Natural Farming is a chemical-free alias traditional farming method. It is considered as agro ecology based diversified farming system which integrates crops, trees and livestock with functional biodiversity.
In India, Natural farming is promoted as Bharatiya Prakritik Krishi Paddhati Programme (BPKP) under centrally sponsored scheme- Paramparagat Krishi Vikas Yojana (PKVY). BPKP is aimed at promoting traditional indigenous practices which reduces externally purchased inputs. It is largely based on on-farm biomass recycling with major stress on biomass mulching, use of on-farm cow dung-urine formulations; periodic soil aeration and exclusion of all synthetic chemical inputs. According to HLPE Report, natural farming will reduce dependency on purchased inputs and will help to ease smallholder farmers from credits burden.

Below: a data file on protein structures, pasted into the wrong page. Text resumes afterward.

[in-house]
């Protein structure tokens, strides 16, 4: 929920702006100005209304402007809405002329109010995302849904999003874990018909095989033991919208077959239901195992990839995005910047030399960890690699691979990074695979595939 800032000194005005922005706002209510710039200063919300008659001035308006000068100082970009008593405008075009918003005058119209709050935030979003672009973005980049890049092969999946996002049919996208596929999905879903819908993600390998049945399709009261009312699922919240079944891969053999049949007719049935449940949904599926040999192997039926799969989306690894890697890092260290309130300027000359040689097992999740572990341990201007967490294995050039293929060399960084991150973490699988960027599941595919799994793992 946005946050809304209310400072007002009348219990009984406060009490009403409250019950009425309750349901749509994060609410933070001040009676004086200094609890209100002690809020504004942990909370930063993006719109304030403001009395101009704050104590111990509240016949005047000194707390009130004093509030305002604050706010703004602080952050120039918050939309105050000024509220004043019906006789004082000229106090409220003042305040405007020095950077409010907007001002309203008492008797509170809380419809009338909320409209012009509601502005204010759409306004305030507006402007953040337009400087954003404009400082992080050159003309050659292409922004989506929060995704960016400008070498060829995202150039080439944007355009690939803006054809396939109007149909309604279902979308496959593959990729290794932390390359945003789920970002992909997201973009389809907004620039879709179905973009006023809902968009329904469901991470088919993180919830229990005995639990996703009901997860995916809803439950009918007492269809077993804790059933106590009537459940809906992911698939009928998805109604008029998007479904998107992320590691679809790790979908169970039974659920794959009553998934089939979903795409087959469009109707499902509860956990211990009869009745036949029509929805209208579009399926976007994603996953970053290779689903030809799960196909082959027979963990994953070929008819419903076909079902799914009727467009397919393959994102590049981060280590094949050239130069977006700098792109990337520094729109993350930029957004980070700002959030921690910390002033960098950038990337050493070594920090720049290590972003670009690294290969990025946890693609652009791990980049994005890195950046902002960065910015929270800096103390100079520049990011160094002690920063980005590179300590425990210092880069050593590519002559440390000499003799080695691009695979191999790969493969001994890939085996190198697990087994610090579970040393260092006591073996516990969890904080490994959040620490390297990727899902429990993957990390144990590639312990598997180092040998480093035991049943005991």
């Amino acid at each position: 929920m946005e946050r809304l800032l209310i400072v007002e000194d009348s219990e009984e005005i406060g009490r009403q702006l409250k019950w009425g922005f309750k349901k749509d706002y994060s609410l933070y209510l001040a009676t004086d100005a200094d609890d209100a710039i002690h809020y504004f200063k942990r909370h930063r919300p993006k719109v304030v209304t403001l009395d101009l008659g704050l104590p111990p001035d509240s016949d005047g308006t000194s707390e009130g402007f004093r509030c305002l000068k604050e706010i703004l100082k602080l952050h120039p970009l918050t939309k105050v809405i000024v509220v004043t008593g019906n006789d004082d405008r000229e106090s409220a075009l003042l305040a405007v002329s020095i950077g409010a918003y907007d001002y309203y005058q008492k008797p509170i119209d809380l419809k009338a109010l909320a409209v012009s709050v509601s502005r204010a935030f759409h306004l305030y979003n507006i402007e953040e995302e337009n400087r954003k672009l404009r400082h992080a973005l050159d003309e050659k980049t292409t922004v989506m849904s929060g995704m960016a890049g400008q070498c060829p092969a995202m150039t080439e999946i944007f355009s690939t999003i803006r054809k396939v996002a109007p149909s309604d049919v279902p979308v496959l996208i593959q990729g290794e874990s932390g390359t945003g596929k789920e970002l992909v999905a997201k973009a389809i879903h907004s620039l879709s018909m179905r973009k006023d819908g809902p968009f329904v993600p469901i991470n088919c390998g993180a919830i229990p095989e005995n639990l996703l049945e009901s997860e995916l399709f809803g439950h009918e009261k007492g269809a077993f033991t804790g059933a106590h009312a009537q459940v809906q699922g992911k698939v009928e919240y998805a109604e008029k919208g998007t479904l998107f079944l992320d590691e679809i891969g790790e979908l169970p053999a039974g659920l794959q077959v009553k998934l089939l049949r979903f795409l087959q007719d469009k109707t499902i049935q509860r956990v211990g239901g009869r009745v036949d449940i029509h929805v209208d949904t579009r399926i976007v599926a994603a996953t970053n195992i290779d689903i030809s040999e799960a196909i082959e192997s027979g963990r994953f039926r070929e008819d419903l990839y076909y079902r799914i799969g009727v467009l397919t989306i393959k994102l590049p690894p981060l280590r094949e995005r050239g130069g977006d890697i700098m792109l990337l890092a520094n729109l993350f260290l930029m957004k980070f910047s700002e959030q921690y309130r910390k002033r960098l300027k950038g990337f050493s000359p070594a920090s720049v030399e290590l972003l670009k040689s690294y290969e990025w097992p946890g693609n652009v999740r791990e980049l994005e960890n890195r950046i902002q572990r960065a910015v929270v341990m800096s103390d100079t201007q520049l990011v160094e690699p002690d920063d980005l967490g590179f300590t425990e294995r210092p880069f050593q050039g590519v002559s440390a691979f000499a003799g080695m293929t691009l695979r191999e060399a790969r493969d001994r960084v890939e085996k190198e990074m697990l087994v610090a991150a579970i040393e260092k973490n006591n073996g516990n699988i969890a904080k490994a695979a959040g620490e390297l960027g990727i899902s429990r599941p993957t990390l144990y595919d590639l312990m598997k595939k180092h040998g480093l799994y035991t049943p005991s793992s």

The BPKP programme has been adopted in State of Andhra Pradesh, Karnataka, Himachal Pradesh, Gujarat, Uttar Pradesh and Kerala. Several studies have reported the effectiveness of natural farming- BPKP in terms of increase in production, sustainability, saving of water use, improvement in soil health and farmland ecosystem. It is considered as a cost- effective farming practices with scope for raising employment and rural development.
NITI Aayog along with Ministry of Agriculture & Farmers welfare had convened several high level discussions with global experts on Natural farming practices. It is roughly estimated that around 2.5 million farmers in India are already practicing regenerative agriculture. In the next 5 years, it is expected to reach 20 lakh hectares- in any form of organic farming, including natural farming, of which 12 lakh hectares are under BPKP.